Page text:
#include <iostream>
#include <r_core.h>

/// Plugin activation sequence.
#define CMD "pdq"

void decompileWithRetDec(const RCore &core);

int callback(void *user, const char *input)
    RCore* core = (RCore*)user;
    if (std::strncmp(input, CMD, sizeof(CMD)-1) != 0)
        return false;

    try {
    catch (const std::exception &e) {
         std::cout << "error: " << e.what() << std::endl;

    return true;
}Code language: C++ (cpp)

What is happening in the function is pretty straightforward. First, it checks the character input for the defined sequence. Then, if it finds the required prefix, decompilation is triggered. Now that we have callback we can move on to the decompilation itself.

Decompilation with RetDec

For decompilation, we must fill the required configuration parameters. For that, we use code from the following snippet.

#include <retdec/retdec.h>
#include <retdec/config/config.h>

retdec::config::Config loadDefaultConfig();
retdec::common::AddressRange currentAddressRange(
    const RCore& core);

void decompileWithRetDec(const RCore &core)
    auto config = loadDefaultConfig();


    std::string retdecOutput;
    if (retdec::decompile(config, &retdecOutput)) {
         std::cout << "Decompilation was not successful"
                   << std::endl;
    else {
        std::cout << retdecOutput << std::flush;
Code language: C++ (cpp)

So let’s break down this a little bit. Firstly, we obtain a RetDec configuration file by calling a function loadDefaultConfig(). This function searches for configuration on a predefined place – a directory where CMake installed the plugin. Next, we fill the configuration parameters file. The main one is the input file. We obtain the path straight from the Radare2’s RCore object. For output format, we chose plain. This option tells RetDec that we are interested in plain C without any other information. Finally, the selected ranges option enables us to decompile only the function chosen in the Radare2 console.

To get selected ranges from Radare2, we use functions r_anal_get_fcn_in(), r_anal_function_min_addr() and r_anal_function_max_addr() with the current information from the Radare2 console.

retdec::common::AddressRange currentAddressRange(
        const RCore& core)
    RAnalFunction *cf = r_anal_get_fcn_in(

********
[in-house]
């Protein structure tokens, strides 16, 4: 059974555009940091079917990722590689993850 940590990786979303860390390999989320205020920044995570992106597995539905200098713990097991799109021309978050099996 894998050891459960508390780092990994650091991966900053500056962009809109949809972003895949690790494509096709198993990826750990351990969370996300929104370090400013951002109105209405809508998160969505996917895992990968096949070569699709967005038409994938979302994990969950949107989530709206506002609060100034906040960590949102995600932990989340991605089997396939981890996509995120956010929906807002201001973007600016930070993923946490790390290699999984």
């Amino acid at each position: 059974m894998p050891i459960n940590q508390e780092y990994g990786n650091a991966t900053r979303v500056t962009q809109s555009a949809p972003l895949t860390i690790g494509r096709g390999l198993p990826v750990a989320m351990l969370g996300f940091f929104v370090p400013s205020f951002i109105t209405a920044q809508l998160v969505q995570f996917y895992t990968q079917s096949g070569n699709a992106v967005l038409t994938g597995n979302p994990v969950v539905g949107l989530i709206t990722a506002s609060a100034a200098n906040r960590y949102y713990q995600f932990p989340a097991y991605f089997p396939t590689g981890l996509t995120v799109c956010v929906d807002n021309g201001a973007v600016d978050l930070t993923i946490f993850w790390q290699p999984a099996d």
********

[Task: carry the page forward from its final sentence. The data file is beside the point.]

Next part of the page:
if (cf == nullptr) {
        throw std::runtime_error(
            "No function at the offset: "
            + std::to_string(core.offset)

    auto start = r_anal_function_min_addr(cf);
    auto end = r_anal_function_max_addr(cf);

    return {start, end};
Code language: C++ (cpp)

CMake compilation

I have prepared a simple CMakeListst.txt with everything ready for the compilation of the code above. You can find it in the simple decompiler plugin’s Github.

Simple decompiler in action

Now we check how our simple decompiler behaves in Radare2 console. In the example below, you can see the plugin being activated by its registered command. It tries to decompile the current function but fails at first because the analysis command wasn’t executed. After functions are analyzed in Radare2, it succeeds and displays the decompiled code.

Decompilation demo

Adding interaction

As you can see, the output of our simple demo is rather dull. There is no color and no interaction with decompiled functions. To provide a more natural feel we are going to ask RetDec to produce more details so that we can generate annotations defined in Radare2.

Radare2 Annotations

An annotation is a separate piece of information that decompilers provide with a block of code. Decompiler plugins use annotations to tell what type of info they display in a particular output block or what address in binary file this block represents. This Radare2 feature for decompilers is relatively new and is currently under development. This section describes the current state.

Annotations API

Decompiler plugins are required to fill a RAnnotation object to provide annotations for Radare2. Each annotation might have one of the types defined in the following table. Apart from type, annotations have a different set of carried data shown in the right column. Annotations are defined in r_utils/r_annotated_code.h.